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Bangladesh's Surf Girls Own The Beach

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    For most people, the beach brings to mind a pleasant vacation, sipping on a tropical juice in a hammock, or spending good times in the company of friends. However, for a group of eight young Bangladeshi girls between ages 11 and 14, the beach is the place where they were forced to work day and night selling goods in order to support their families.

    These girls are from poor villages near Cox's Bazar, a shabby tourist resort on the longest uninterrupted sea beach in the world, in Southeast Bangladesh, a majority Muslim country of more than 160 million people. They dropped out of school before ever learning how to read or write.

    But three years ago, their story started to change. In a country where women aren't encouraged to take up sports, these girls have done just that with the help of Rashed Alam, a local surf expert. Now, they are known as the "Bangladeshi surf girls" — and they're looking towards the future with a smile.

    The girls are able to continue surfing thanks to a crowdfunding initiative, launched in 2015, that ensures them enough money for food and transportation — so they are no longer forced to work constantly. They continue to sell cheap, handcrafted jewelry and food items to tourists on the beach to make a living, but now they actually find time to hit the waves.

    The initiative also gives these girls the resources to learn English and other useful skills. They may dream of becoming professional surfers and lifeguards one day, but what's more important is that they have been given the chance to regain part of their childhood and attain a basic education (a crucial factor in delaying the age at which they'll marry — after all, this society is one in which child marriage is all too common).

    Read on to learn more about the way these inspiring girls are taking back their local beach.

    It's your body. It's your summer. Enjoy them both. Check out more #TakeBackTheBeach, here.



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    Cox's Bazar is Bangladesh's top honeymoon and beach destination. The government has ambitious plans for the coastal region, and large resorts are being developed quickly.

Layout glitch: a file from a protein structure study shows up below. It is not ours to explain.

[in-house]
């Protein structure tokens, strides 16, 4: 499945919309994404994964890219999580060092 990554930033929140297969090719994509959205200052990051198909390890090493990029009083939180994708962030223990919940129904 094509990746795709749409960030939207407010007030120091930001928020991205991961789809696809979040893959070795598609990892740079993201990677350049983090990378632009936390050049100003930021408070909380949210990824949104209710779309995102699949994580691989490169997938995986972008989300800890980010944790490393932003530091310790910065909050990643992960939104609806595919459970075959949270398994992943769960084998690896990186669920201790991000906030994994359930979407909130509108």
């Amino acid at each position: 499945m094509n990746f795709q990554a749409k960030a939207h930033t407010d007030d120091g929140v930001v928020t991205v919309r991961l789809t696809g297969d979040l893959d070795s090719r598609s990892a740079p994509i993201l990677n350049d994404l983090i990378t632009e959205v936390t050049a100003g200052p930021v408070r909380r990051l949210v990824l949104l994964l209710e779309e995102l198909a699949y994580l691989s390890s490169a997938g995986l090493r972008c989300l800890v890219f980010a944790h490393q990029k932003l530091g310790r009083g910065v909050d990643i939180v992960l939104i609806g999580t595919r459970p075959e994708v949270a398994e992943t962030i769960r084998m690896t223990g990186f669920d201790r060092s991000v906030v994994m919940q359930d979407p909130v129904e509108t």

The tradition of surfing in Bangladesh is linked to Cox's Bazar and dates to the mid-2000s. The American charity organization "Surfing The Nations" brought missionaries and surfboards to the country. Today, dozens of people surf here, including Shumi, Shobe, and Jahanara (pictured), three of the Surf Girls — and the beach now has a Lifesaving and Surfing Club.

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    The waters in this town of about 60,000 inhabitants are warm and safe: There are neither sharp rocks nor sharks that can attack the tourists and surfers. Here, Shobe smiles on her board.

    Bangladesh has the second-highest rate of child marriage in the world. In some rural areas, girls are married off as young as 9 years old because they are seen as a burden on their families. The widespread view is that men can earn a wage and women cannot.

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    "Surf is a very famous sport all over the world. It helps me soften my behavior and keep my life in balance. I meet new people and learn a lot from the rest of the surfing community. I never thought of doing this, but I have collected such wonderful experiences over these years, " says Shumi, 12. She is the only one of the eight surf girls who currently goes to school, and the only one who can fully read and write.

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    Jahanara (left), 11, is one of the youngest in the group, but the eldest of six siblings in her family. "I love surfing and I love learning English. This will help me to save people in the future," she says. Her father is a painter and has an unpredictable income, so she has been helping to earn money for the family since a very young age. In the picture, she lies on her board with Aisha.

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    Suma (left), 14, is the strongest in the team. Her mentor says she can carry two boards at the same time and swim like a fish.

    "After surfing, we rush to put makeup on. I love it. We look more beautiful, and it gives us a good feeling. I think it is very positive that people know more and more about the surf girls in Bangladesh. Hopefully there will be more girls like us one day," she says. Here, Suma poses with Jahanara and Shobe.